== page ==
As you may remember, adolescence can be a joyful time, a heartbreaking time, or often a combination of both. What to wear to school, which classes to take, to obey the rules or not – teenagers are bombarded with a never-ending list of some of life’s greatest questions. As a parent, you take on the responsibility of pointing your children in the right direction and helping them see which path leads in the right direction.
Stephen Covey, author of The 7 Habits of Highly Successful People, sold over 15 million copies with his straight-forward tips on getting the best out of yourself. Following in his footsteps, his son, Sean Covey, recently authored The 7 Habits of Highly Successful Teens, attempting to provide “a compass to help teens and their parents navigate the problems they encounter daily.”
Here are his seven habits:
- Be Proactive: Don’t just sit around and wait for things in life to happen- if you want something to happen, go out and make it happen.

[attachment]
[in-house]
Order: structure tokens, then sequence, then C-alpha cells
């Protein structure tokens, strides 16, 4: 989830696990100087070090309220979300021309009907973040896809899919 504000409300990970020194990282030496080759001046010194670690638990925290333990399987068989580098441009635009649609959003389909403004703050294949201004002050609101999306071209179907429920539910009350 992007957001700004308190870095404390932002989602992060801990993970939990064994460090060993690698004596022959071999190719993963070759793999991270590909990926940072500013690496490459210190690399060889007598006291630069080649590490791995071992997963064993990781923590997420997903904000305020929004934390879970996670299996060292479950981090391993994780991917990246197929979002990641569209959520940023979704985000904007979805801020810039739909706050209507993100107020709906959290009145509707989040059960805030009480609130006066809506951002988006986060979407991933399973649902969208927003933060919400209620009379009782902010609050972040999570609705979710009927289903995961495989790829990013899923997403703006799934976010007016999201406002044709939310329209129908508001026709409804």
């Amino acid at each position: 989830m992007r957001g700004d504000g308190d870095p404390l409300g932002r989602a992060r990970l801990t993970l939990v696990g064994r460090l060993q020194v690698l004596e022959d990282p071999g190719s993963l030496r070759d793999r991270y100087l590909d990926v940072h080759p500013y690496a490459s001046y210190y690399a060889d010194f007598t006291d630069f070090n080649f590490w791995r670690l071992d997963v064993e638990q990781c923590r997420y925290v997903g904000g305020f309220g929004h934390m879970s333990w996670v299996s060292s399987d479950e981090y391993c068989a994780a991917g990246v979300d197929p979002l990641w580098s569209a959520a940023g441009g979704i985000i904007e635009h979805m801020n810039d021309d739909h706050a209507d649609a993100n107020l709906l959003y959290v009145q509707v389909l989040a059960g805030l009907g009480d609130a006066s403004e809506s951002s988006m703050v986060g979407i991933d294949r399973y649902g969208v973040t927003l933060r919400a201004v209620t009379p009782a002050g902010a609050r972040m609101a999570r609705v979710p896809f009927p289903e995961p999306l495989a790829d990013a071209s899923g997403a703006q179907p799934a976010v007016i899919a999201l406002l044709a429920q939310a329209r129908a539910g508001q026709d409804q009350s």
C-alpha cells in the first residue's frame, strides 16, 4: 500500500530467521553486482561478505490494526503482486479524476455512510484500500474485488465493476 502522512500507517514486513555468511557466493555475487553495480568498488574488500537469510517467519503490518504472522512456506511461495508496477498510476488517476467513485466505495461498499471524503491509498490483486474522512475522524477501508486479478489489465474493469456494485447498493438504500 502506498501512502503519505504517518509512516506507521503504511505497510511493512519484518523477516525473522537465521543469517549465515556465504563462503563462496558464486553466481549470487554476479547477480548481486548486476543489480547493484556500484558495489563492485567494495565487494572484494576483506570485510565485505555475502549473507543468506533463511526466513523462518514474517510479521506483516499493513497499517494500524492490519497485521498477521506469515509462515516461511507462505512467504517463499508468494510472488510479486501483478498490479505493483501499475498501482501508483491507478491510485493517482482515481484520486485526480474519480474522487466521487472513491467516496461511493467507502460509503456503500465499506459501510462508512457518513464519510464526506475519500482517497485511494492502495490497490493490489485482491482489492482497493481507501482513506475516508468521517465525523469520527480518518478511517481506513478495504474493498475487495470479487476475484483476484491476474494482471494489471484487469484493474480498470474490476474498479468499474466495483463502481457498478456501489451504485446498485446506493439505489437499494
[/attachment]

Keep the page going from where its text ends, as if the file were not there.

- Begin with the End in Mind: Help your teen decipher which values and goals are most important, make lists to reflect these goals, and try to create a clear picture of where they want to end up in life.
- Put First Things First: Teens should focus on and complete the most important things in their lives, so helping them prioritize and manage their time is key
- Think Win-Win: It is possible to create an atmosphere of win-win in every relationship, and understanding this will help your teen to celebrate the accomplishments of others instead of being threatened by them.
- Seek First to Understand, then to be Understood: We know teens strive to be right all the time, but one of the most important skills in life is being a good listener. Active listening is a lifelong tool.
- Synergize: Teens learn through teamwork that things don’t have to be done their way; active compromise and brainstorming can, many times, yield the best results.
- Sharpen the Saw: Constant rejuvenation is a must for the four key dimensions of life – body, brain, heart and soul.
Founder and CEO of Young Rembrandts and Author of Being Visual